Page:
Wilder children who crave amusement-park thrills should head to Worlds of Fun for its 50 rides, including a fast, inverted roller coaster. To cool yourself off, splash at the park's Oceans of Fun, billed as the largest water park in the Midwest, with slides, wave pools, waterfalls, and lazy rivers.

Fort Osage, overlooking the Missouri River in Sibley, is about 50 minutes away. Here, you can tour the blockhouses, officers' quarters, and soldiers' barracks on a site first surveyed by Lewis and Clark in 1804. Independence, Missouri, 15 minutes from Kansas City, was the starting point for thousands of later pioneers as they started their westward journeys. Ride in a covered wagon with Pioneer Trails Adventures and learn more about the westbound settlers' lives at the National Frontier Trails Museum. Independence also was the home of the 33rd President of the United States, Harry S. Truman. Along with his papers, the Truman Presidential Museum and Library has a replica of his office in the White House.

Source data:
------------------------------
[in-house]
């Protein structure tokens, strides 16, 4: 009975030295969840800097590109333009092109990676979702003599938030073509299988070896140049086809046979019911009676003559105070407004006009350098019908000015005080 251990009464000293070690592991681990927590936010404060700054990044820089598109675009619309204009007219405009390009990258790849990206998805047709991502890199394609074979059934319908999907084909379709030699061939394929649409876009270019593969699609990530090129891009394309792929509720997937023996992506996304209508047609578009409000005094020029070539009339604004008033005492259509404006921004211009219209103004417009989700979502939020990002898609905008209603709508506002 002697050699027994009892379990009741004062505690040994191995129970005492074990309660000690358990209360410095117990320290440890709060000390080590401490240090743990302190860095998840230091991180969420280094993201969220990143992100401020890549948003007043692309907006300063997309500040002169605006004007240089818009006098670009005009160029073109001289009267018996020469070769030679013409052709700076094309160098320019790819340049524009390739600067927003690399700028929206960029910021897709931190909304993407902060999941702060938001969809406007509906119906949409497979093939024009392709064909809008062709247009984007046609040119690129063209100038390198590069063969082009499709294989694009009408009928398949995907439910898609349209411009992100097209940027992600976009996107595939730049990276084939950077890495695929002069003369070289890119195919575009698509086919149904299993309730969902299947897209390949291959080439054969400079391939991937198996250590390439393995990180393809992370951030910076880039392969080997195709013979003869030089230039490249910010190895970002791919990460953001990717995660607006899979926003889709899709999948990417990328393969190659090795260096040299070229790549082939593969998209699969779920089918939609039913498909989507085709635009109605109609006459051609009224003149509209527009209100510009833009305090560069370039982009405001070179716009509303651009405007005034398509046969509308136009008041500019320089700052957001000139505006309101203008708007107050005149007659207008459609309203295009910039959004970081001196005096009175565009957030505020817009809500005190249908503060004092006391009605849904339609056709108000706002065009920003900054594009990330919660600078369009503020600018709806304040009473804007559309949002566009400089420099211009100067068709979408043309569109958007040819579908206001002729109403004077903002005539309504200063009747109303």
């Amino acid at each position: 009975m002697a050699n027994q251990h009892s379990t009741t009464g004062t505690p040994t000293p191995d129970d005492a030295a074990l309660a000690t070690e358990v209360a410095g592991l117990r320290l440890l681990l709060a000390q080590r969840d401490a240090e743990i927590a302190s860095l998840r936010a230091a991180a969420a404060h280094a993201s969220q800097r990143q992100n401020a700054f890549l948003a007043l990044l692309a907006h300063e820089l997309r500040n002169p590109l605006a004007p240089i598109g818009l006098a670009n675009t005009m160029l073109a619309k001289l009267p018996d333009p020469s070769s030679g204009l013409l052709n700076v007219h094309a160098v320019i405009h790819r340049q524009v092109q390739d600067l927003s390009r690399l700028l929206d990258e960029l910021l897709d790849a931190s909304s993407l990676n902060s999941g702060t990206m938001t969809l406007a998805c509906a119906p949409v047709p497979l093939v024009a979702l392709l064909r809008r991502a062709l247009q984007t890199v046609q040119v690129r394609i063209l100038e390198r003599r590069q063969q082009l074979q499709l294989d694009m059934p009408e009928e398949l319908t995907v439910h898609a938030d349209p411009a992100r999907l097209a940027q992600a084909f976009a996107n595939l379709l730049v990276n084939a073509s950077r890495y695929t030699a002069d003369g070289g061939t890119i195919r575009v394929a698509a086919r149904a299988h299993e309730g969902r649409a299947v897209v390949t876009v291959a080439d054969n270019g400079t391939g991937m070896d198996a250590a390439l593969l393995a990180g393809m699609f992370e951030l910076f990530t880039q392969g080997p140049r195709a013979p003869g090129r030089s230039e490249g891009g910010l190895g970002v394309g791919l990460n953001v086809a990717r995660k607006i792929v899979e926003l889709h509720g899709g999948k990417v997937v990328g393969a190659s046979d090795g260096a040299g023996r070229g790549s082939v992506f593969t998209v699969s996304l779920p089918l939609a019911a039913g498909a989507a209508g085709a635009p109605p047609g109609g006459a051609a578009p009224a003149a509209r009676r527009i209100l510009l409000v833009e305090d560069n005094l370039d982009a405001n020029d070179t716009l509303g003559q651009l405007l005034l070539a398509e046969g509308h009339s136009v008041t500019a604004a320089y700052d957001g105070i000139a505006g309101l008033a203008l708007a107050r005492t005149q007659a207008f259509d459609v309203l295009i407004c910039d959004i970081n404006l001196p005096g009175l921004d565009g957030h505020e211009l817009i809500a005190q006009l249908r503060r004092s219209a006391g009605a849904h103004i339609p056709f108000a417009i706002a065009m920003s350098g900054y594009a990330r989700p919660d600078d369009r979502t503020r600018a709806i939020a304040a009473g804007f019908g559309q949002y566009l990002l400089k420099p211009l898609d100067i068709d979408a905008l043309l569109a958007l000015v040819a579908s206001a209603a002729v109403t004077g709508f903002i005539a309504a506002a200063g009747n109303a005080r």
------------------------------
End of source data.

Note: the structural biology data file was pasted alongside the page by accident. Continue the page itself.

Featured Attractions

Seven for 2007 in KC

Seven for 2007: One Big Year in KC
Everyone is talking about KC these days. This year promises to be big as several major developments are poised to debut. read more

Negro Leagues Baseball Museum

Negro Leagues Baseball Museum
Re-creates the look, sounds and feel of Negro Leagues Baseball. Video presentations, exhibits and memorabilia chronicle the history and heroes of the league. read more

Science City at Union Station

Science City at Union Station
Part of historic Union Station, Science City provides real hands-on fun, all in the name of science. Dig for fossils or land a space shuttle in a NASA-style simulator. read more

Science City at Union Station

Harley-Davidson Final Assembly Plant
The assemble plant tour center features a series of displays that guide you through the various manufacturing and assembly processes. read more